Combat in Shadow of the Beast is handled via encounters. During encounters, you are tasked with dispatching a set number of enemies. These enemies usually will die in one to two hits of mashing square. This part is fun. They truly nailed the idea that Beast is a badass and killing these things is hardly a challenge at all for him. This is right within the context of the game - he’s a 1000 warriors rolled into one.
Aarbron has several tools at his disposal - he can stun enemies with the triangle button, he can quickstep behind enemies with x, he can throw enemies with circle, or he can perform special moves that either restore his health or increase his score, he also has a screen clearing “wrath” move that impales enemies on numerous spikes (and is pretty cool to look at). Aarbron can block and he can roll behind enemies for defensive maneuvers. Finally Aarbron can perform a QTE event called a rage chain which lets him easily dispatch a large number of enemies and increase his score multiplier provided he doesn’t fail the QTEs.
There’s a lot of different ways to tackle any encounter. So why did I find that I mostly just smashed square really fast?
The easy answer is because I suck. This is true.
The other answer is that the game never really provides a gradual increase in difficulty from the first encounters to the last. You’re never really FORCED to get better. My GF beat one of the more lengthy encounters towards the end of the game by just throwing all of the enemies at each other and I don’t believe she got hit once. Her score ended up being 0 but to just progress through the game it worked. I think that depending on what you want out of the game, this may be a problem. If you are interested in taking the time and effort to increase your skills yourself, you will find a very rewarding and rich combat system waiting for you. If you’re just trying to rush through the game to get the story components, you may find yourself bored.
This could have been an extremely cool feature and I almost put it in “mixed” because of the interesting idea. So what happens is when you die in Shadow of the Beast you’re allowed to revive where you fell by consuming an “innocent soul”. You have an infinite number of these but certain story unlocks will be unavailable to you unless you have less than X number of innocent souls consumed (levels can be repeated to decrease this number). The other way to revive is to use an elixir.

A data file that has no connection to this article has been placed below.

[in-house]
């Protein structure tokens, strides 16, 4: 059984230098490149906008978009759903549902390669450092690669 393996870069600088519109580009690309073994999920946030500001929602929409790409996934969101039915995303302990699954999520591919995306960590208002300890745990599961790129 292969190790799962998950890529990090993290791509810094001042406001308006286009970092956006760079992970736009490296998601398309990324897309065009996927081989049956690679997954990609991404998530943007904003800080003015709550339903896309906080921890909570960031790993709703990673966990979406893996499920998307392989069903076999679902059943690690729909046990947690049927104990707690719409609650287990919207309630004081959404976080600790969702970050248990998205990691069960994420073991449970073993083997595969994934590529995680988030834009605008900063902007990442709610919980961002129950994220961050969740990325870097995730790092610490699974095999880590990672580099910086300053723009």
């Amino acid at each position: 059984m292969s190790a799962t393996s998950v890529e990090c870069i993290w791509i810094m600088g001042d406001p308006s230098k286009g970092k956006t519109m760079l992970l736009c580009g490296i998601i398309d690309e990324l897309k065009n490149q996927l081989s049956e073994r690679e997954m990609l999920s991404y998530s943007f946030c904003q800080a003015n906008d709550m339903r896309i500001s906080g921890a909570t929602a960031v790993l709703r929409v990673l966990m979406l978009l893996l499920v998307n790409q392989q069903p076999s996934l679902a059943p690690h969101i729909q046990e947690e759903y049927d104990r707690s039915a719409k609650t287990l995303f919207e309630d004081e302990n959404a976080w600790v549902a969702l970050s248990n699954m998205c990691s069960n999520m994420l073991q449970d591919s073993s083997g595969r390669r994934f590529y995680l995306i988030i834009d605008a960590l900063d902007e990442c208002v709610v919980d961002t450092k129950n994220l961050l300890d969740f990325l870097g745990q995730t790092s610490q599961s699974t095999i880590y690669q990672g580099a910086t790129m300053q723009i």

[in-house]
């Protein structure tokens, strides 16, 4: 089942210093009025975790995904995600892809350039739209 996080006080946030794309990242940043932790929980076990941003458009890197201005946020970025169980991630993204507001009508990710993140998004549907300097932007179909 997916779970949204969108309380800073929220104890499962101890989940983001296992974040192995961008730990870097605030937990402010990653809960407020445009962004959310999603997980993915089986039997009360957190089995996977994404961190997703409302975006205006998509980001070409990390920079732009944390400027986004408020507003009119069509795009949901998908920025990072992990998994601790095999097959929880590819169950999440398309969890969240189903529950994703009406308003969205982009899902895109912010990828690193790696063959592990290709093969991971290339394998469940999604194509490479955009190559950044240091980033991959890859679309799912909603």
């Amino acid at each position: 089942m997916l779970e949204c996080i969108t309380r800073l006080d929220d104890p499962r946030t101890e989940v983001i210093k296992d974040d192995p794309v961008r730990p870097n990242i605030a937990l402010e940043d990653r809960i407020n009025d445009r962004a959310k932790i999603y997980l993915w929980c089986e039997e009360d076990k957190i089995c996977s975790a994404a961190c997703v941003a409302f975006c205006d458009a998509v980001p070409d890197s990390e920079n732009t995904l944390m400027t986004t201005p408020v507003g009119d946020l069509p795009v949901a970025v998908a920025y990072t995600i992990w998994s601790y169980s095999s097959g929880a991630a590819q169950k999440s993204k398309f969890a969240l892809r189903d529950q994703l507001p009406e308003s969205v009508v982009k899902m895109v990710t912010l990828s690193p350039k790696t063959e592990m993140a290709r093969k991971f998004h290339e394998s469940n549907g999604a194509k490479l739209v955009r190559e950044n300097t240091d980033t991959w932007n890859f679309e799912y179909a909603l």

Elixers are obtained via shadows. Your shadow will show up in the games of other players as a dark spot on the ground that they can interact with. If they choose they can gift you a free elixir or they can try to kill you for soul shards. This is similar in a way to Dark Souls’ spirit mechanic...so pretty cool, right?!
Now imagine that every time someone rated your note fine, or every time someone engaged with your ghost, you got a PSN notification. Not an in game notification, a PSN notification. Add to that they you don’t need to currently be logged into the game to get these notifications and you have a recipe for disaster. Playing Warframe? BIGDADDY69x GIFTED YOU AN ELIXIR. Watching Bob’s Burgers on Netflix? HOOTHOOTIMANOWL420 DEFEATED YOU, GET REVENGE?? I’m unsure whether they added this feature on too late in development to create in game notifications or what but this is bad.
This is one of those games where you’re expected to read the manual. If you don’t you’re going to be real lost about the shadows at first. Or, how to unlock story things, or really, how to do anything. You can pick it up as you go but I wish there were a little bit more explanation of what innocent souls were and what impact they had on the game, or what elixirs were and how to get them, or what defeating someone in the shadow realm meant. These things are never touched upon in the game.
Shadow of the Beast is worth your time and money if you’re longing to feel like a badass Wolverine rip off shredding enemies in half for looking at you sideways. The beautiful visuals and backdrops combined with a rewarding unlock system and solid combat make this a must have for fans of the side scrolling genre.